Basic needs aren’t being met. Our food is substandard. The nutrition that the guys are receiving now will leave them susceptible to colds and flues. Their nutritional needs aren’t been met and that’s due to financial constraints. Things like warm clothing and firewood to keep them warm on the posts are needed, and those needs have to be met. It’s an issue of drawing from the community constantly. It’s not a question of waste, it’s just a question of not having access to resources that are out there but are not getting to us. We met with the Band Council recently and they turned down a budget we requested. We asked them for $10,000 a month and they turned that down while granting $948,000 to spray for gypsy moths on the very same night that we asked for money just to feed and clothe our people and buy medical supplies, gas, diesel for generators, etc., the things needed to keep that site as a secure and safe area. These needs aren’t being met by the Band Council or the cigarette profiteers, whether it’s GRE, the multimillion dollar company that makes cigarettes and distributes them around the world or whether it’s the local smoke hut owner whose rights as Six Nations confederacy members are being upheld and defended by people at the reclamation site. The Band Council loses sight of the fact that we are essentially their lobby group for self governance. We’re there to make the Band Council and Confederacy stronger; we’re not there to take away their power.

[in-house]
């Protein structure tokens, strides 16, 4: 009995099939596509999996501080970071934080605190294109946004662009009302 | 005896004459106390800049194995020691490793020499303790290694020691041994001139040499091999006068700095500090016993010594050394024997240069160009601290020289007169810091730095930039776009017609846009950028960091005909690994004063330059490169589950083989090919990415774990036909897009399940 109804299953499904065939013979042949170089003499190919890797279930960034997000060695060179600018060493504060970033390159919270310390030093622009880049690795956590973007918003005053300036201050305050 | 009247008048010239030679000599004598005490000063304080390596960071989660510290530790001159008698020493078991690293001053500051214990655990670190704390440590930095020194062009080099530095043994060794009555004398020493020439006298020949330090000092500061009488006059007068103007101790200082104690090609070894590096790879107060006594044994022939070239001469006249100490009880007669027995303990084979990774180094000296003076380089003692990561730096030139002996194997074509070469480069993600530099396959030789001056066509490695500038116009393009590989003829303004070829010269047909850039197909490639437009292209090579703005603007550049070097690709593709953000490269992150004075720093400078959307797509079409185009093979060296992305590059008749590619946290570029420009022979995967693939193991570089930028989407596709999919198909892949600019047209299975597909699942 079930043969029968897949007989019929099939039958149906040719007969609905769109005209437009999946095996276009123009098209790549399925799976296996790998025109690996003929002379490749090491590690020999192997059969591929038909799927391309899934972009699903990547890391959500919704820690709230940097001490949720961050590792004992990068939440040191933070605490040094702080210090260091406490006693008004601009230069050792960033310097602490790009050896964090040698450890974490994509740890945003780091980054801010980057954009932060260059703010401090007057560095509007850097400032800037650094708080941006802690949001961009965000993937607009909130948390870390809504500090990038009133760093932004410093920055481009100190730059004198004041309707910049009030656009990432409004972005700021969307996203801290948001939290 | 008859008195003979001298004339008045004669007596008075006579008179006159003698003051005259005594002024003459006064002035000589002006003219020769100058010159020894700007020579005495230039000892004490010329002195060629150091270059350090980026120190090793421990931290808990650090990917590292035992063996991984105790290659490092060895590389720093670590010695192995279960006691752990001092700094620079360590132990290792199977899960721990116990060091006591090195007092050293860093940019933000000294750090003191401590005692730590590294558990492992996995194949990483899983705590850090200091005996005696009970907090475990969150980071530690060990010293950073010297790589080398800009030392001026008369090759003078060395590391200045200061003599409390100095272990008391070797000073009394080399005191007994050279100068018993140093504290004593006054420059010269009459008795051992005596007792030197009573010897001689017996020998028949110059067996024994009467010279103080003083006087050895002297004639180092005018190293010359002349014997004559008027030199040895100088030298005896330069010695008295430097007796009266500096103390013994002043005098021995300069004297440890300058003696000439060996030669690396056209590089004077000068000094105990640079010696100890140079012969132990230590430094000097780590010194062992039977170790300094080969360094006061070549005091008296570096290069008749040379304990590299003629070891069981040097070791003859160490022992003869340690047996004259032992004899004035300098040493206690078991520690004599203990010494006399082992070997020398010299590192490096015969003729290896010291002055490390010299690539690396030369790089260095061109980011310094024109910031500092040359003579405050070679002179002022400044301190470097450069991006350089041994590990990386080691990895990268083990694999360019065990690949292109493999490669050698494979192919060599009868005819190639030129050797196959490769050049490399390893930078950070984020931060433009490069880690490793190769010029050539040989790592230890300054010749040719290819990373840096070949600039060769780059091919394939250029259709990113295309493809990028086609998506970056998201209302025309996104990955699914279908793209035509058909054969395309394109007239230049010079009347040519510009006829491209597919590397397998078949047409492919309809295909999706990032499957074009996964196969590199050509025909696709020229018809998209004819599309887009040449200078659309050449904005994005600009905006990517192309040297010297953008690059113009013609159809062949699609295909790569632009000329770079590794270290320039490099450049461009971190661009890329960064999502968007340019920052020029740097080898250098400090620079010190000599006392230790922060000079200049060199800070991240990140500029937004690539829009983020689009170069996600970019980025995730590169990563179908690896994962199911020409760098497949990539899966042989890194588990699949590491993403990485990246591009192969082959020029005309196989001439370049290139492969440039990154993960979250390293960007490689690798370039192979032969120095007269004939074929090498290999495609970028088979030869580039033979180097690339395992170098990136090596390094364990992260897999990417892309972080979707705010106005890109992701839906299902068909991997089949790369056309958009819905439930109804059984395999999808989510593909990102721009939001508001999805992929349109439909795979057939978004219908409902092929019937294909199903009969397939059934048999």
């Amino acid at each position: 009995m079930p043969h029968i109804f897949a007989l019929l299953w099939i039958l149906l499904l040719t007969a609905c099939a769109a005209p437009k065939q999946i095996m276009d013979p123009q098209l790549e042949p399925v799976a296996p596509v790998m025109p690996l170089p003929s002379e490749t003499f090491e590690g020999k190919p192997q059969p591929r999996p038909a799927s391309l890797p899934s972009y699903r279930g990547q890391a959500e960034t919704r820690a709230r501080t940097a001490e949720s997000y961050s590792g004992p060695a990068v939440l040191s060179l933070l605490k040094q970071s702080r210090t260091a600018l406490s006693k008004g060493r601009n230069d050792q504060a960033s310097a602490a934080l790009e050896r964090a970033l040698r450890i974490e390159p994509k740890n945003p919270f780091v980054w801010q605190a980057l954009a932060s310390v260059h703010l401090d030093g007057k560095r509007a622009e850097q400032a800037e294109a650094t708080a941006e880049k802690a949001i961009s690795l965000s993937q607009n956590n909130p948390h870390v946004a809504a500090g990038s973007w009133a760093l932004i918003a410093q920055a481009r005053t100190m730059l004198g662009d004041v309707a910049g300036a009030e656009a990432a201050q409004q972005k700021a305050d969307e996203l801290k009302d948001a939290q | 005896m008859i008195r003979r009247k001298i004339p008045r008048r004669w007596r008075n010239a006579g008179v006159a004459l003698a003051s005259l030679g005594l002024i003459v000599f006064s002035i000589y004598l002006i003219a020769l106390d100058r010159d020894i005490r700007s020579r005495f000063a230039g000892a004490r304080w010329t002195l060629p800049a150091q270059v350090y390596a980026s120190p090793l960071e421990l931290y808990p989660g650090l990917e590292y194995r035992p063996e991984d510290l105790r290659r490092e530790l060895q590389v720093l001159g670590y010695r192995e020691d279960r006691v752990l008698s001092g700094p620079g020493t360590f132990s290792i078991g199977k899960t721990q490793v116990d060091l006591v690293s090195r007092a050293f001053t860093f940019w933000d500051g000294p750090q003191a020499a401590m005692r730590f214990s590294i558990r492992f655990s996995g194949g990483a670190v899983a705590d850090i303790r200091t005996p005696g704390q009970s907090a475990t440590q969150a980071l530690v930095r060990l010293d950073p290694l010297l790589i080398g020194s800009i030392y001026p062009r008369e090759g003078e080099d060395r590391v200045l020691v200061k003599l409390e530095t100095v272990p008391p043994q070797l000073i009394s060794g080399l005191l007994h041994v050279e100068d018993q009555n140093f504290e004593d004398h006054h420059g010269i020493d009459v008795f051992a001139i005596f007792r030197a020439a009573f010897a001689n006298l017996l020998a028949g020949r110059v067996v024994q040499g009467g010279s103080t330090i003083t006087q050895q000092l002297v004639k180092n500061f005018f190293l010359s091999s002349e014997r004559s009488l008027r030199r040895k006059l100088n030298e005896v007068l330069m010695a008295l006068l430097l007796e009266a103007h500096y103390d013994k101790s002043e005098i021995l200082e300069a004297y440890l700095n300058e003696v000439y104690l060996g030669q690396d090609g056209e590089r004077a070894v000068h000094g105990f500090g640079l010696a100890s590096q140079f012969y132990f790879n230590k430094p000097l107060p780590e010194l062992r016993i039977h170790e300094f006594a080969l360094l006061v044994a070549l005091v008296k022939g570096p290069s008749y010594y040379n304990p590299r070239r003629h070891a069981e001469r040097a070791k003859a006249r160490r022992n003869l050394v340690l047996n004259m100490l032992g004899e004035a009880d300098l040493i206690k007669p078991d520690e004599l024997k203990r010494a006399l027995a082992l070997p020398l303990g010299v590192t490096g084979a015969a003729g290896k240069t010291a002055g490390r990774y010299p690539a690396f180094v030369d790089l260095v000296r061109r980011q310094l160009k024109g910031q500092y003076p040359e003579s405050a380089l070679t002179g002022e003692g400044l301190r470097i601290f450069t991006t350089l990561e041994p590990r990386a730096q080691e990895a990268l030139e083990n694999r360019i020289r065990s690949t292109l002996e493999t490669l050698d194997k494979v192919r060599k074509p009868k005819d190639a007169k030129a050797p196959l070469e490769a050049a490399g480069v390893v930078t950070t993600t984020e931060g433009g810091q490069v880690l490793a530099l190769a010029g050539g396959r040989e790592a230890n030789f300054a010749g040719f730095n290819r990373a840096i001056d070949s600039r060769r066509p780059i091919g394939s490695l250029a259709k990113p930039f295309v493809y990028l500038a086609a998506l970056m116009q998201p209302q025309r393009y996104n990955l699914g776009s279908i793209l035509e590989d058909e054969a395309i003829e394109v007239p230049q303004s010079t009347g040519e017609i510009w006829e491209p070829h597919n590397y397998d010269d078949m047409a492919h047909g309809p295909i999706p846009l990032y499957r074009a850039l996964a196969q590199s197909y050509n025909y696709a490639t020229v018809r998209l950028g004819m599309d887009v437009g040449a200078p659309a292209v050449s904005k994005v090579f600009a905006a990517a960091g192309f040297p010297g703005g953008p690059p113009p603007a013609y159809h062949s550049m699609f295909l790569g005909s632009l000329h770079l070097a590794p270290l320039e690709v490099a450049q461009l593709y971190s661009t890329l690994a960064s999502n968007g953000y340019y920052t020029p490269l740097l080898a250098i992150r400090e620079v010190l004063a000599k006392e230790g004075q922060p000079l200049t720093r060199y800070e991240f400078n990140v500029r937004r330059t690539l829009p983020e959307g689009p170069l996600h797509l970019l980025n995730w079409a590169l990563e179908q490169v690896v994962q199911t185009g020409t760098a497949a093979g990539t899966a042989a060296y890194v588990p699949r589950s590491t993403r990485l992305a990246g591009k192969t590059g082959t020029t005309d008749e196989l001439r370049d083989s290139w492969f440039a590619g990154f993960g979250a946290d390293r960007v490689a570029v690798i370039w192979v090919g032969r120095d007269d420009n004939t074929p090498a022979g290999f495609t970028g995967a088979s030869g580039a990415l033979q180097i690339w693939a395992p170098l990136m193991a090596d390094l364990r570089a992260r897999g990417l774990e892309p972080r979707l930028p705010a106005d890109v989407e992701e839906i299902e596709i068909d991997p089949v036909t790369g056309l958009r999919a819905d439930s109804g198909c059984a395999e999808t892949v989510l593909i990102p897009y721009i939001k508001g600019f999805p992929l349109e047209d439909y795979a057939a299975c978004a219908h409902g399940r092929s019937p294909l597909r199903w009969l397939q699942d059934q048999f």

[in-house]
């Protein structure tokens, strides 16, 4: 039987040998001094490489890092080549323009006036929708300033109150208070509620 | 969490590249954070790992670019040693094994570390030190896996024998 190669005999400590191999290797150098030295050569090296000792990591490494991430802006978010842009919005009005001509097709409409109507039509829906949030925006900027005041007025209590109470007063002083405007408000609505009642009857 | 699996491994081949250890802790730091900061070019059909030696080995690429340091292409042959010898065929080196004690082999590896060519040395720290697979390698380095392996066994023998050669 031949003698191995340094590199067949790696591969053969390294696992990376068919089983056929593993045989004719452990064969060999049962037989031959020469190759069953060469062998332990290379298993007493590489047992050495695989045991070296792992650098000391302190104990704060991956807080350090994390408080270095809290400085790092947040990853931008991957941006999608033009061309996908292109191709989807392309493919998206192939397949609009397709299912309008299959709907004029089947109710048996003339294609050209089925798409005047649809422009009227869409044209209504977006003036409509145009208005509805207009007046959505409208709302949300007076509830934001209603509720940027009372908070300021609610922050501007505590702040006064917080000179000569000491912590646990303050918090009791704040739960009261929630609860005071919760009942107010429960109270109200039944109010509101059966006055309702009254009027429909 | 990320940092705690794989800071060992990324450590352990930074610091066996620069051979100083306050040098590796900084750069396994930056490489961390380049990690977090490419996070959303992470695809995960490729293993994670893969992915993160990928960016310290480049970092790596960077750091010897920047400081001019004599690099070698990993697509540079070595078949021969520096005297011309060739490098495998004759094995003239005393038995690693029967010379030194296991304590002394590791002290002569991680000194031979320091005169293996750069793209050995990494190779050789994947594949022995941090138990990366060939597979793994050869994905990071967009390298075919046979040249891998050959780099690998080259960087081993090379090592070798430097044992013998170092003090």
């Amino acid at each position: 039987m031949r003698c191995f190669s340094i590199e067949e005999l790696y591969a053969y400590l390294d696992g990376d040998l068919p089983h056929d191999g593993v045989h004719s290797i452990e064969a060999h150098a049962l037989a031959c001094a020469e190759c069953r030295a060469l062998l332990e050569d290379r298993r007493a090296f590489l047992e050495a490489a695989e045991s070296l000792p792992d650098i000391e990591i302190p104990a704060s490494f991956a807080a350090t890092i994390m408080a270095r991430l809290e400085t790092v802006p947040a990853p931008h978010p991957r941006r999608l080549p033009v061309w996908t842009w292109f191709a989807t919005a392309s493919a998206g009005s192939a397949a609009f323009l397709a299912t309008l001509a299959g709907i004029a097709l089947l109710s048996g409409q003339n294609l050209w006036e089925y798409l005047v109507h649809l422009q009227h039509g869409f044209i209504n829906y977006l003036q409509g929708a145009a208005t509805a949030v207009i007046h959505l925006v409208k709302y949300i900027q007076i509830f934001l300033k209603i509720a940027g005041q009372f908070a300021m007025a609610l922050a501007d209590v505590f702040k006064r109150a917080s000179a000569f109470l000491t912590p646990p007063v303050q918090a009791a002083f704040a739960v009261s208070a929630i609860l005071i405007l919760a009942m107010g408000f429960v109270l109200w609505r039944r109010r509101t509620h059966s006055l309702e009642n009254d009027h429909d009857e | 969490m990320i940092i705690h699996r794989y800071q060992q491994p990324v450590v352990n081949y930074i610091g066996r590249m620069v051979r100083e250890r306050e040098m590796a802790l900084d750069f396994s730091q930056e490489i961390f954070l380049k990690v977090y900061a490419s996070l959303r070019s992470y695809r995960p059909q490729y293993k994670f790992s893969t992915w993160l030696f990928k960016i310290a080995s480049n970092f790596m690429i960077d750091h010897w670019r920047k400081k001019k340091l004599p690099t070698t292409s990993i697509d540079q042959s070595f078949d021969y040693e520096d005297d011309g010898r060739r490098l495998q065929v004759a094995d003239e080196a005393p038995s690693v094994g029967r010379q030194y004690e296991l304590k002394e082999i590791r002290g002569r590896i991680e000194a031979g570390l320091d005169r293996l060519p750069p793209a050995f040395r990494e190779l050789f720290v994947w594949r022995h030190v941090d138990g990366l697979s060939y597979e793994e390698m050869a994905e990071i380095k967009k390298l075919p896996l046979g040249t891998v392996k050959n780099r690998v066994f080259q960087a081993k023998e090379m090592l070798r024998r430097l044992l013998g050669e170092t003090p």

What do you envision when you look ten years into the future? What changes will the reclamation have brought about for the people of Six Nations?